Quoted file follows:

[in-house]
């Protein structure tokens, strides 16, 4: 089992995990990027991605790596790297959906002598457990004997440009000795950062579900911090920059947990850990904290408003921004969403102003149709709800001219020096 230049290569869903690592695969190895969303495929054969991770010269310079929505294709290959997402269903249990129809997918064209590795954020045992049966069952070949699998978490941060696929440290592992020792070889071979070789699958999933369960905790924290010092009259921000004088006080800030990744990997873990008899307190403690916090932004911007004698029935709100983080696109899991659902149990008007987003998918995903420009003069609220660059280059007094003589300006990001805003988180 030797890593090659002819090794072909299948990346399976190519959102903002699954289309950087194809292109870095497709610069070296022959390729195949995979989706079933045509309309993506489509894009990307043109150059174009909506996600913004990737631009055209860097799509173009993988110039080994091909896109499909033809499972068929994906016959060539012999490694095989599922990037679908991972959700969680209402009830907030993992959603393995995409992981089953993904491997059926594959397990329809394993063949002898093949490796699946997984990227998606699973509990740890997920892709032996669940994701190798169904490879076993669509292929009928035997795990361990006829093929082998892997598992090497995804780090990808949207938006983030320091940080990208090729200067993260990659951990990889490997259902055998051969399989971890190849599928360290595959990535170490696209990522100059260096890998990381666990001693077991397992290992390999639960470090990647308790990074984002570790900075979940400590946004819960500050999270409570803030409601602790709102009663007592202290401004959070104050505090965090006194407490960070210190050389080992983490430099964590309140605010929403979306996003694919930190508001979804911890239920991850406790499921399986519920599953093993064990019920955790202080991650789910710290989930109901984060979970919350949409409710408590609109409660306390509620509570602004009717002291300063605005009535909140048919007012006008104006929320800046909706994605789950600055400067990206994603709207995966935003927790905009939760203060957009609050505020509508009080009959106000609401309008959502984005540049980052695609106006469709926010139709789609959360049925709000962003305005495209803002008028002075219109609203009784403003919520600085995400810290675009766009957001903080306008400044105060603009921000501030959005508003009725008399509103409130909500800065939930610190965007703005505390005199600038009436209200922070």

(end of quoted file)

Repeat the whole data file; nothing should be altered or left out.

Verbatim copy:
[in-house]
């Protein structure tokens, strides 16, 4: 089992995990990027991605790596790297959906002598457990004997440009000795950062579900911090920059947990850990904290408003921004969403102003149709709800001219020096 230049290569869903690592695969190895969303495929054969991770010269310079929505294709290959997402269903249990129809997918064209590795954020045992049966069952070949699998978490941060696929440290592992020792070889071979070789699958999933369960905790924290010092009259921000004088006080800030990744990997873990008899307190403690916090932004911007004698029935709100983080696109899991659902149990008007987003998918995903420009003069609220660059280059007094003589300006990001805003988180 030797890593090659002819090794072909299948990346399976190519959102903002699954289309950087194809292109870095497709610069070296022959390729195949995979989706079933045509309309993506489509894009990307043109150059174009909506996600913004990737631009055209860097799509173009993988110039080994091909896109499909033809499972068929994906016959060539012999490694095989599922990037679908991972959700969680209402009830907030993992959603393995995409992981089953993904491997059926594959397990329809394993063949002898093949490796699946997984990227998606699973509990740890997920892709032996669940994701190798169904490879076993669509292929009928035997795990361990006829093929082998892997598992090497995804780090990808949207938006983030320091940080990208090729200067993260990659951990990889490997259902055998051969399989971890190849599928360290595959990535170490696209990522100059260096890998990381666990001693077991397992290992390999639960470090990647308790990074984002570790900075979940400590946004819960500050999270409570803030409601602790709102009663007592202290401004959070104050505090965090006194407490960070210190050389080992983490430099964590309140605010929403979306996003694919930190508001979804911890239920991850406790499921399986519920599953093993064990019920955790202080991650789910710290989930109901984060979970919350949409409710408590609109409660306390509620509570602004009717002291300063605005009535909140048919007012006008104006929320800046909706994605789950600055400067990206994603709207995966935003927790905009939760203060957009609050505020509508009080009959106000609401309008959502984005540049980052695609106006469709926010139709789609959360049925709000962003305005495209803002008028002075219109609203009784403003919520600085995400810290675009766009957001903080306008400044105060603009921000501030959005508003009725008399509103409130909500800065939930610190965007703005505390005199600038009436209200922070």